Long-term cash flow forecasting is an essential component of good financial planning. Cash flow management is a primary focus of many businesses and as such, it is important to create forecasts that examine both short and long-term cash demands. Forecasting is an important financial tool used by decision-makers to ensure that they are steering the business in the right direction.
It is important to understand how forecasting and budgeting is used in conjunction to provide an organization with both a roadmap and a compass. The budget acts as a guide while various forecasts are used to ensure the business is headed in the right direction.
In this FAQ we will discuss what a long-term cash flow forecast is, how it differs from a short-term cash flow forecast, why it is important, and the basic steps to take when creating one.
What Is A Long-Term Cash Flow Forecast?
A long-term cash flow forecast is a type of cash flow forecast that extends beyond 12-months. Typically, a long-term cash flow forecast is three years into the future. The further into the future projections are made, the less accurate they become, therefore long-term cash flow forecasts are used as a general guide by which current cash flow is measured against.
Once a business creates and implements a budget outlining the future expectations, forecasts are then developed to estimate what the future might look like. As the business moves into the future forecasted periods its performance is measured against the forecast to ensure that it is headed in the right direction. Consequently, new forecasts are sometimes created in response to actual results and other external impacts in the business environment.
Short vs Long Term Forecasting
Most businesses have a need to monitor cash balances closely. Because of this cash flow forecasting is often divided into short and long-term forecasts. This is because there exists a need to understand immediate cash demands and limitations. Liquidity is a primary concern for many businesses and monitoring liquidity is often a regulatory requirement for many companies.
Short-term cash flow forecasts are always twelve months or less and can even be made weekly or daily depending on the need. For many businesses managing cash balances is an important aspect of their business model. Businesses that rely heavily on cash transactions or are simply transaction heavy typically create weekly cash flow forecasts to ensure sufficient balances are maintained.
On the opposite side of the spectrum is long-term cash flow forecasting which is technically considered anything beyond twelve months. Performing both short- and long-term cash flow forecasting in conjunction is usually the best approach to ensure adequate cash management.
Why Is Long-Term Cash Flow Forecasting Important?
Long-term cash flow forecasting is a practice that helps management identify if decisions made today will have impacts beyond the immediate future. Understanding future cash flow is an important CPM activity that helps leadership identify risks and potential unforeseen impacts of decisions made in the present.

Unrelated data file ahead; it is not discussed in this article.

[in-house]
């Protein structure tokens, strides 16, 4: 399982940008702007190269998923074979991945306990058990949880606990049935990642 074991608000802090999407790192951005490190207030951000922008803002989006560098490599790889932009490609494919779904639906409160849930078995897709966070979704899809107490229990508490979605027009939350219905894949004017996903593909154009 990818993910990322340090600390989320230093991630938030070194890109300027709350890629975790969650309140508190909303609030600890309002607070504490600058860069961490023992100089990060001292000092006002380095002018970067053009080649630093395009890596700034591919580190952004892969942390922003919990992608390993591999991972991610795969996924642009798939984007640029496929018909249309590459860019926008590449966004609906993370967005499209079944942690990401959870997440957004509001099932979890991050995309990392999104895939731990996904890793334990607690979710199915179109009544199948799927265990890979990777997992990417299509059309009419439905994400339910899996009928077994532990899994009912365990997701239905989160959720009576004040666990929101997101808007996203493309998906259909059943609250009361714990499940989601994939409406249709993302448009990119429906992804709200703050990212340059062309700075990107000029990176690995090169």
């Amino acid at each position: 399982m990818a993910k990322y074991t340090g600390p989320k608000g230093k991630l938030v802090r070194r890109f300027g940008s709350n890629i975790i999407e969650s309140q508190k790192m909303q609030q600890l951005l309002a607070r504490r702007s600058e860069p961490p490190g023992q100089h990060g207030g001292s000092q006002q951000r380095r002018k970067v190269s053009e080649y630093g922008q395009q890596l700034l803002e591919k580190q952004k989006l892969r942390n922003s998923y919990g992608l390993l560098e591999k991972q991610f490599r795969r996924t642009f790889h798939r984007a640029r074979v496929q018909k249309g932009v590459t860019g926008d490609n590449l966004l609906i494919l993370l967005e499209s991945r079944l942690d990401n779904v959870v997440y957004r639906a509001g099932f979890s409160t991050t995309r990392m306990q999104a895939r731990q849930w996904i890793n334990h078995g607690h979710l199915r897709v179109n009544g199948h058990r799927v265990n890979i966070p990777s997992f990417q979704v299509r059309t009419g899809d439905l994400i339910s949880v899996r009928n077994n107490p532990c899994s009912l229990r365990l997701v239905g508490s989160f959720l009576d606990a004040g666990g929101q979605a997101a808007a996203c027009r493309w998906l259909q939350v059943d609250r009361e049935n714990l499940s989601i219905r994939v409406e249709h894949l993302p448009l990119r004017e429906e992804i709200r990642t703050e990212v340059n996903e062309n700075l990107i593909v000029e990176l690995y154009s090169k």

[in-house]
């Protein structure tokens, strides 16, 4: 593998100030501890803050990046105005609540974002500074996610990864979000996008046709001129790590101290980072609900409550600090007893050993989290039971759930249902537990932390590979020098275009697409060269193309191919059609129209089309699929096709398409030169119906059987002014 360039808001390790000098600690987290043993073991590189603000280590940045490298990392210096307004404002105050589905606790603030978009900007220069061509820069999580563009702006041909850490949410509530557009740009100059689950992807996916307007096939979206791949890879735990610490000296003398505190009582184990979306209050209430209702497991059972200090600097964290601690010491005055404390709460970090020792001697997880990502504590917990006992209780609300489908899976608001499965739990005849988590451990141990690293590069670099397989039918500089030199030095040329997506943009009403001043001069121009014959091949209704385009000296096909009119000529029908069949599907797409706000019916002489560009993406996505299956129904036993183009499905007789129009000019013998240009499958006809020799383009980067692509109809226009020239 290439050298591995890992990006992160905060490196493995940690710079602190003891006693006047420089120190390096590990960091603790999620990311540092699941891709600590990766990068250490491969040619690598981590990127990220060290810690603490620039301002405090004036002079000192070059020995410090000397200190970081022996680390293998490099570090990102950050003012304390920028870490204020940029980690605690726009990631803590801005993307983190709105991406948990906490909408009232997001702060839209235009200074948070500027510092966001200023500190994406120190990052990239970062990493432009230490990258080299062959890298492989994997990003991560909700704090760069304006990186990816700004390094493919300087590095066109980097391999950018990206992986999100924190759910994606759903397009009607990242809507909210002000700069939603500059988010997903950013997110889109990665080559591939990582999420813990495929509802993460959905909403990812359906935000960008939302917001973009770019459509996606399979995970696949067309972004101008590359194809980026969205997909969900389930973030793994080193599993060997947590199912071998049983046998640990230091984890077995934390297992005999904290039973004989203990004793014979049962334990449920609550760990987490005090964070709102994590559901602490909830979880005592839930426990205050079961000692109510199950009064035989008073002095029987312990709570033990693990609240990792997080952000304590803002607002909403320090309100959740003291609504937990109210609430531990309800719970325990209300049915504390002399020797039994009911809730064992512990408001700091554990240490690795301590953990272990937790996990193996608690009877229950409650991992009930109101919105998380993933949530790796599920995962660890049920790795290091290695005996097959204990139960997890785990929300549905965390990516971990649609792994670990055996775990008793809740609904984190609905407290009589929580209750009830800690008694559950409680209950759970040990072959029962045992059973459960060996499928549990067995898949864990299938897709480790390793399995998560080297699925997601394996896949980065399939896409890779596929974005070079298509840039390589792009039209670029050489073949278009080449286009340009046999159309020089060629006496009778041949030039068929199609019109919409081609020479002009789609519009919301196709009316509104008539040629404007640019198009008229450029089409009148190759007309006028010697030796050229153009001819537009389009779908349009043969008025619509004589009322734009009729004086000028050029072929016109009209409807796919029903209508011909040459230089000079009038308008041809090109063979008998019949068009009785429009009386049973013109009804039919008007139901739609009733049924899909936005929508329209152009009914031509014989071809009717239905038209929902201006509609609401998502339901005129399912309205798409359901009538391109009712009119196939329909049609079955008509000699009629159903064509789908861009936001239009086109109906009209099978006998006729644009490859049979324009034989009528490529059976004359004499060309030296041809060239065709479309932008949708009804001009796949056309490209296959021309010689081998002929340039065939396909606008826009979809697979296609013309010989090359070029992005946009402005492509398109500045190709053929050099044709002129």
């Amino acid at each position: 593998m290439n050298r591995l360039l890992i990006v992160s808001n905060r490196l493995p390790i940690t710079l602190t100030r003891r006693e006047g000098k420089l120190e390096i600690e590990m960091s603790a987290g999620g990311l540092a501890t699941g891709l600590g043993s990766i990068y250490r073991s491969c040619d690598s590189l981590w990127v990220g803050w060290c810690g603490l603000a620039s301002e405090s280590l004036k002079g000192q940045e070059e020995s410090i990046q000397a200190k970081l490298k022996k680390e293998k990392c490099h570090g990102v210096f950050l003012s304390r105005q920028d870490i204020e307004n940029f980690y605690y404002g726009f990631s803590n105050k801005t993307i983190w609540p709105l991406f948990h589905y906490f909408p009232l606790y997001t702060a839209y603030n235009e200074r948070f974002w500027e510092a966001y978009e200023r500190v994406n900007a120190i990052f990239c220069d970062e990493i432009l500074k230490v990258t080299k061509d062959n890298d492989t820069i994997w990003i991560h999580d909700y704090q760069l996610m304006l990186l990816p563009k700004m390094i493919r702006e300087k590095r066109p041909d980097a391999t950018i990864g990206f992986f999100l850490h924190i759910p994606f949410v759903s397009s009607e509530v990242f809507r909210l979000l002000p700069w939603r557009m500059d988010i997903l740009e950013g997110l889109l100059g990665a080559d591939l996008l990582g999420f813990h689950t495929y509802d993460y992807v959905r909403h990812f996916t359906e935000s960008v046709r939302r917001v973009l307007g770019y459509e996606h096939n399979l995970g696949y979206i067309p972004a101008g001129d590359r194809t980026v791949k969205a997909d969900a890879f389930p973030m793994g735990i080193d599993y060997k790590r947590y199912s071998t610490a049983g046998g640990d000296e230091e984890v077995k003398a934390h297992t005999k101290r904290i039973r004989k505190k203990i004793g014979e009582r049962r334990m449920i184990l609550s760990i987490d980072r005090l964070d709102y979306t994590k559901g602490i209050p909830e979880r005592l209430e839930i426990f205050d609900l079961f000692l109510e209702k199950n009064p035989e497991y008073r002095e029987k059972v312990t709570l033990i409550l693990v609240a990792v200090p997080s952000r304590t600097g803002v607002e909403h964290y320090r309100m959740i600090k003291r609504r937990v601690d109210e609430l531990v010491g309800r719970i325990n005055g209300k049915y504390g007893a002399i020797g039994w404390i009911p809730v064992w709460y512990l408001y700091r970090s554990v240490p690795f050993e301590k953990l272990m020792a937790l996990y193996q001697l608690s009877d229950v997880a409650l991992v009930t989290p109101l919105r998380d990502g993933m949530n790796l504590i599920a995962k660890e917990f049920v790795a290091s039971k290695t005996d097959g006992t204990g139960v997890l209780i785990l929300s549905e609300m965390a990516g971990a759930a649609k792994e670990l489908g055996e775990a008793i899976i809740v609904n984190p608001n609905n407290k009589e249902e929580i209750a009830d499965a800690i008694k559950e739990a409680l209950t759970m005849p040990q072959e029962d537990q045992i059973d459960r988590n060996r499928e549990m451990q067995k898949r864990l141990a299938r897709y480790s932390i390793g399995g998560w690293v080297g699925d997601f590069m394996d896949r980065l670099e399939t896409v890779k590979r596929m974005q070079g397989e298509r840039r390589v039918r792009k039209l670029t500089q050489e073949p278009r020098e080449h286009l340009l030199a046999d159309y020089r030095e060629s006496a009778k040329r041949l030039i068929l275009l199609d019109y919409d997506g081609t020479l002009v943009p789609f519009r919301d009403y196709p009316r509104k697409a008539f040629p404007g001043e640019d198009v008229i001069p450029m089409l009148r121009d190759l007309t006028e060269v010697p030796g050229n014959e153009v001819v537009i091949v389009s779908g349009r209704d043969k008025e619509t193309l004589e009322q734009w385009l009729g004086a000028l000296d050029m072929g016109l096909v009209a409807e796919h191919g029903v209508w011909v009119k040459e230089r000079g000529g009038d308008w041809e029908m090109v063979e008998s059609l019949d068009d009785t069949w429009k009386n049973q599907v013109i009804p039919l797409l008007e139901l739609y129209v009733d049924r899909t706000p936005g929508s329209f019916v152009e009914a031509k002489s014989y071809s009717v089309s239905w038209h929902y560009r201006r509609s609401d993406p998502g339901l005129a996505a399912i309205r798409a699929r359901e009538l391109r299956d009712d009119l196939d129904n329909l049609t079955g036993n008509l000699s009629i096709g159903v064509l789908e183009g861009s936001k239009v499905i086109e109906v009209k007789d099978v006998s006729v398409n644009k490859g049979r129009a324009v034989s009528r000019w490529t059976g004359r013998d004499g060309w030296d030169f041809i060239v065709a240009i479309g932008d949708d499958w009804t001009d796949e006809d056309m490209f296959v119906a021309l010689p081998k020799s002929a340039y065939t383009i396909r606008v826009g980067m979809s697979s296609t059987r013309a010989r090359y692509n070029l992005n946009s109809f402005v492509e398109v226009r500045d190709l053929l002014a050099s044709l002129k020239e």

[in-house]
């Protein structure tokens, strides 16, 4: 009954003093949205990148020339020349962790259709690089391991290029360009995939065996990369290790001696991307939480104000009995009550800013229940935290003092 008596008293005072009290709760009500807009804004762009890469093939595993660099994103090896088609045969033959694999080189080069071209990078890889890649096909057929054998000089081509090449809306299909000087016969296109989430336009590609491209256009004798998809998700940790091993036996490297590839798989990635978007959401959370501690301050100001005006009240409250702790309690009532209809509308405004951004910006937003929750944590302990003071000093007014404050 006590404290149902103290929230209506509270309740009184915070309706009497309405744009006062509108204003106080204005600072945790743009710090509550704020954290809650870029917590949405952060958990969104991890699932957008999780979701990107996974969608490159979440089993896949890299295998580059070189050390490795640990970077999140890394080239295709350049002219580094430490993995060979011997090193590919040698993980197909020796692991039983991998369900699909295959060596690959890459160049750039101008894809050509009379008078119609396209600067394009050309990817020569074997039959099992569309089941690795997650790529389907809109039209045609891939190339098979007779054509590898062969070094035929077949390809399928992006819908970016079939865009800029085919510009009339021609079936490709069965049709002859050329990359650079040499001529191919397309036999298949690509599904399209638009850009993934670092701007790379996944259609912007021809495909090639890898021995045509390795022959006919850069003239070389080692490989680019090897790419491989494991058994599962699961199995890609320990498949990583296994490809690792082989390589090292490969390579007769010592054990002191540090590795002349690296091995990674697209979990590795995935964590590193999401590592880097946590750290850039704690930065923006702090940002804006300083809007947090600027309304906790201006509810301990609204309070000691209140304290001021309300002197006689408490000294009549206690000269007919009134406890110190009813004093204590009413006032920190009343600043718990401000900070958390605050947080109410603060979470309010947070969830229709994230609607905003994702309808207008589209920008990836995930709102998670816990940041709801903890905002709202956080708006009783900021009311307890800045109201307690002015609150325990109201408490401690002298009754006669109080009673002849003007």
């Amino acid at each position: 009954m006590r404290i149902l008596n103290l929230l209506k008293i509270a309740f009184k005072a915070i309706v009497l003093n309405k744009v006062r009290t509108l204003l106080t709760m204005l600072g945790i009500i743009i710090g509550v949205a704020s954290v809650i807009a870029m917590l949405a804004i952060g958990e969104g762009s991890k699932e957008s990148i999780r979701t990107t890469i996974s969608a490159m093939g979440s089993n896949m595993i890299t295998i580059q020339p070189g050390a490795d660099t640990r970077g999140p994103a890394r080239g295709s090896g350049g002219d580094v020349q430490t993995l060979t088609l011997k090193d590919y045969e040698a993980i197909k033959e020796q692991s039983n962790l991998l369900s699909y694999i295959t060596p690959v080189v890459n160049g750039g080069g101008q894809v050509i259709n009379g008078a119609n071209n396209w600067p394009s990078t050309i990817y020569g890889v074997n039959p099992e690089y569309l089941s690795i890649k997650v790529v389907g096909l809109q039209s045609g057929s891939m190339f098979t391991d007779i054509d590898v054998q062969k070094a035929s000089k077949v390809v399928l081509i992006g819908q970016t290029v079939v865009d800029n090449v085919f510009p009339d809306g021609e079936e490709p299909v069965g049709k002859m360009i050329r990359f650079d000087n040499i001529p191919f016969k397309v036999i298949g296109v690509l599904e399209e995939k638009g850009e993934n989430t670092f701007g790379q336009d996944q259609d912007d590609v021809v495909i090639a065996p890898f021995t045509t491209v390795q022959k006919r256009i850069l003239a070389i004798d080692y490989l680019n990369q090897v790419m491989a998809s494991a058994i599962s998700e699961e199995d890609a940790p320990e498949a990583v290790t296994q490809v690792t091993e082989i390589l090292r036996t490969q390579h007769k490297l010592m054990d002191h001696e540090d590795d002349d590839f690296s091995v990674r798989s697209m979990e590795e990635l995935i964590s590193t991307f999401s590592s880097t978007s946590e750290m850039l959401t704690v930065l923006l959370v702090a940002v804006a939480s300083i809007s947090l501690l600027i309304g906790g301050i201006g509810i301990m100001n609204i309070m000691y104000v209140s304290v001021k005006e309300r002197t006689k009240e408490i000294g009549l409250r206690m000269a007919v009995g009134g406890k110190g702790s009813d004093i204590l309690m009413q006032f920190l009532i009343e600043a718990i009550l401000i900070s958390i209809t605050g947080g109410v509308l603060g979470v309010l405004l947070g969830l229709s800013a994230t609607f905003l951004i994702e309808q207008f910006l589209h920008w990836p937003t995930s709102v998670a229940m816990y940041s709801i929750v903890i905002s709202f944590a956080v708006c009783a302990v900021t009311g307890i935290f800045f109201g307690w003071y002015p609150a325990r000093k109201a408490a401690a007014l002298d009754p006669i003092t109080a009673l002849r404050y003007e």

Taking the time to forecast cash flow well into the future helps to provide leadership with insight into how investments made into the business today will pay off in the future. It also helps to identify if current credit and collection practices can be optimized or adjusted.
Perhaps one of the biggest benefits of creating long-term cash flow forecasts is its ability to provide information regarding the servicing of debt. Understanding future liquidity constraints helps to identify credit risks and other impacts on the structure of financing behind the business.
How To Make A Long-Term Cash Flow Forecast
While there are many ways to build financial models it is important to note that a cash flow forecast of any kind is dependent upon certain assumptions. Therefore the first step in creating any financial model is to research and develop realistic and meaningful assumptions.
Once the assumptions are made, create a short-term cash flow forecast. Always start your forecast with a verifiable balance as the wrong beginning balance will yield an inaccurate ending balance. Here are the two steps to take to build a long-term cash flow forecast:
Step 1: Understand Sources And Uses Of Cash
The first step is to aggregate your sources and uses of cash. Keep in mind this could be different from income and expenses, which might include accrued and non-cash expenses as well as sales on credit.
Step 2: Roll Your Beginning Balance
Start your projection with the ending balance from the prior period and add each source of cash to the balance reducing it by each use of cash for the same period. Be sure to choose meaningful short-term periods. Continue this process for the desired time period.
Using Datarails, a Budgeting and Forecasting Solution
Datarails replaces spreadsheets with real-time data and integrates fragmented workbooks and data sources into one centralized location. This allows users to work in the comfort of Microsoft Excel with the support of a much more sophisticated data management system at their disposal.
Every finance department knows how tedious building a budget and forecast can be. Integrating cash flow forecasts with real-time data and up-to-date budgets is a powerful tool that makes forecasting cash easier, more efficient, and shifts the focus to cash analytics.
Regardless of the budgeting approach your organization adopts, it requires big data to ensure accuracy, timely execution, and of course, monitoring.
Datarails is an enhanced data management tool that can help your team create and monitor cash flow against budgets faster and more accurately than ever before.